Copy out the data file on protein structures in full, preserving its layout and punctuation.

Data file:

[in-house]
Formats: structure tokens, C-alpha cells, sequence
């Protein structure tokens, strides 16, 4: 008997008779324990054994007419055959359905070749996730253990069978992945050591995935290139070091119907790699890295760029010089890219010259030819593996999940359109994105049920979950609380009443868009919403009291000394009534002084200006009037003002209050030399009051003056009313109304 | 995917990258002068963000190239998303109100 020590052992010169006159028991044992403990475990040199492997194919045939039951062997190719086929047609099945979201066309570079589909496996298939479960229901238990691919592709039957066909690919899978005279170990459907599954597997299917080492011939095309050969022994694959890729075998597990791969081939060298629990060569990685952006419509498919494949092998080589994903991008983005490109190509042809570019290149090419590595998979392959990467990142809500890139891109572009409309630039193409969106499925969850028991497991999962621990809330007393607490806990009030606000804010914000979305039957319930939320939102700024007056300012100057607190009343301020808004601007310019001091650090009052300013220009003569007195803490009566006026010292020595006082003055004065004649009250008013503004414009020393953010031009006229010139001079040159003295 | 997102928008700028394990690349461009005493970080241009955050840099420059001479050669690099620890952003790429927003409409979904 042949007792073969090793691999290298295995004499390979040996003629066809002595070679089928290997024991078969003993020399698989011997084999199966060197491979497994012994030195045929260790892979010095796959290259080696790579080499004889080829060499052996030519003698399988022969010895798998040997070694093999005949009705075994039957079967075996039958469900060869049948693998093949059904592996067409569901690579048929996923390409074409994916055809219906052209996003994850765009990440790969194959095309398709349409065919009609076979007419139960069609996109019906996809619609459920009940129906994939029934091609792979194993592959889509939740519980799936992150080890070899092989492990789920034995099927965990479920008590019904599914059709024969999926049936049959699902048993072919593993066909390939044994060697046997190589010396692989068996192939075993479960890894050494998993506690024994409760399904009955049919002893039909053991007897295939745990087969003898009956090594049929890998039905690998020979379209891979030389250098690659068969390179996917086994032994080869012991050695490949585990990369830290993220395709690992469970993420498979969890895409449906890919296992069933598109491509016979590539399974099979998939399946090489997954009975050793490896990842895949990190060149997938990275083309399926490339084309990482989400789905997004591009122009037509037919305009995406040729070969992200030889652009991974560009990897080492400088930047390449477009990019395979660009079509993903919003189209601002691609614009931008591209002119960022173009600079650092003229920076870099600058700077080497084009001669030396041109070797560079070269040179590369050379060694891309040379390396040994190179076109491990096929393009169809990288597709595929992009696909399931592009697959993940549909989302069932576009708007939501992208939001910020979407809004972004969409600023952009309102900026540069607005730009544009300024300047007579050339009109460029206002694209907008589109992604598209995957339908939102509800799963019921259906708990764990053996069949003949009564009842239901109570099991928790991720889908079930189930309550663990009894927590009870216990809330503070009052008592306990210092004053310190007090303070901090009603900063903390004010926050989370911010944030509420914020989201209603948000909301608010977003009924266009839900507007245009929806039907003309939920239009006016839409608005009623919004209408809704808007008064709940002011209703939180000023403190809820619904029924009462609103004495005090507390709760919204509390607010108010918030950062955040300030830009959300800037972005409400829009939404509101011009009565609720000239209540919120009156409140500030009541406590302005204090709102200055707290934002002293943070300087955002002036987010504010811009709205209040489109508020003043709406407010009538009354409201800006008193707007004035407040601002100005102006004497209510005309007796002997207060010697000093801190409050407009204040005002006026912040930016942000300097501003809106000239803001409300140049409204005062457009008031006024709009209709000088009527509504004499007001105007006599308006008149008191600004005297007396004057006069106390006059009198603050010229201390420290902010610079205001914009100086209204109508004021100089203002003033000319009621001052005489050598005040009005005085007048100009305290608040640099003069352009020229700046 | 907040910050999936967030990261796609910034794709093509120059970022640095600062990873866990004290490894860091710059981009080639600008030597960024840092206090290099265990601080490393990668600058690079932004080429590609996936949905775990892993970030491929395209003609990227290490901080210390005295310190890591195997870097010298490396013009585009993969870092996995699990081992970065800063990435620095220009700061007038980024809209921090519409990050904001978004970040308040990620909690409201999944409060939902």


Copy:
[in-house]
Formats: structure tokens, C-alpha cells, sequence
């Protein structure tokens, strides 16, 4: 008997008779324990054994007419055959359905070749996730253990069978992945050591995935290139070091119907790699890295760029010089890219010259030819593996999940359109994105049920979950609380009443868009919403009291000394009534002084200006009037003002209050030399009051003056009313109304 | 995917990258002068963000190239998303109100 020590052992010169006159028991044992403990475990040199492997194919045939039951062997190719086929047609099945979201066309570079589909496996298939479960229901238990691919592709039957066909690919899978005279170990459907599954597997299917080492011939095309050969022994694959890729075998597990791969081939060298629990060569990685952006419509498919494949092998080589994903991008983005490109190509042809570019290149090419590595998979392959990467990142809500890139891109572009409309630039193409969106499925969850028991497991999962621990809330007393607490806990009030606000804010914000979305039957319930939320939102700024007056300012100057607190009343301020808004601007310019001091650090009052300013220009003569007195803490009566006026010292020595006082003055004065004649009250008013503004414009020393953010031009006229010139001079040159003295 | 997102928008700028394990690349461009005493970080241009955050840099420059001479050669690099620890952003790429927003409409979904 042949007792073969090793691999290298295995004499390979040996003629066809002595070679089928290997024991078969003993020399698989011997084999199966060197491979497994012994030195045929260790892979010095796959290259080696790579080499004889080829060499052996030519003698399988022969010895798998040997070694093999005949009705075994039957079967075996039958469900060869049948693998093949059904592996067409569901690579048929996923390409074409994916055809219906052209996003994850765009990440790969194959095309398709349409065919009609076979007419139960069609996109019906996809619609459920009940129906994939029934091609792979194993592959889509939740519980799936992150080890070899092989492990789920034995099927965990479920008590019904599914059709024969999926049936049959699902048993072919593993066909390939044994060697046997190589010396692989068996192939075993479960890894050494998993506690024994409760399904009955049919002893039909053991007897295939745990087969003898009956090594049929890998039905690998020979379209891979030389250098690659068969390179996917086994032994080869012991050695490949585990990369830290993220395709690992469970993420498979969890895409449906890919296992069933598109491509016979590539399974099979998939399946090489997954009975050793490896990842895949990190060149997938990275083309399926490339084309990482989400789905997004591009122009037509037919305009995406040729070969992200030889652009991974560009990897080492400088930047390449477009990019395979660009079509993903919003189209601002691609614009931008591209002119960022173009600079650092003229920076870099600058700077080497084009001669030396041109070797560079070269040179590369050379060694891309040379390396040994190179076109491990096929393009169809990288597709595929992009696909399931592009697959993940549909989302069932576009708007939501992208939001910020979407809004972004969409600023952009309102900026540069607005730009544009300024300047007579050339009109460029206002694209907008589109992604598209995957339908939102509800799963019921259906708990764990053996069949003949009564009842239901109570099991928790991720889908079930189930309550663990009894927590009870216990809330503070009052008592306990210092004053310190007090303070901090009603900063903390004010926050989370911010944030509420914020989201209603948000909301608010977003009924266009839900507007245009929806039907003309939920239009006016839409608005009623919004209408809704808007008064709940002011209703939180000023403190809820619904029924009462609103004495005090507390709760919204509390607010108010918030950062955040300030830009959300800037972005409400829009939404509101011009009565609720000239209540919120009156409140500030009541406590302005204090709102200055707290934002002293943070300087955002002036987010504010811009709205209040489109508020003043709406407010009538009354409201800006008193707007004035407040601002100005102006004497209510005309007796002997207060010697000093801190409050407009204040005002006026912040930016942000300097501003809106000239803001409300140049409204005062457009008031006024709009209709000088009527509504004499007001105007006599308006008149008191600004005297007396004057006069106390006059009198603050010229201390420290902010610079205001914009100086209204109508004021100089203002003033000319009621001052005489050598005040009005005085007048100009305290608040640099003069352009020229700046 | 907040910050999936967030990261796609910034794709093509120059970022640095600062990873866990004290490894860091710059981009080639600008030597960024840092206090290099265990601080490393990668600058690079932004080429590609996936949905775990892993970030491929395209003609990227290490901080210390005295310190890591195997870097010298490396013009585009993969870092996995699990081992970065800063990435620095220009700061007038980024809209921090519409990050904001978004970040308040990620909690409201999944409060939902």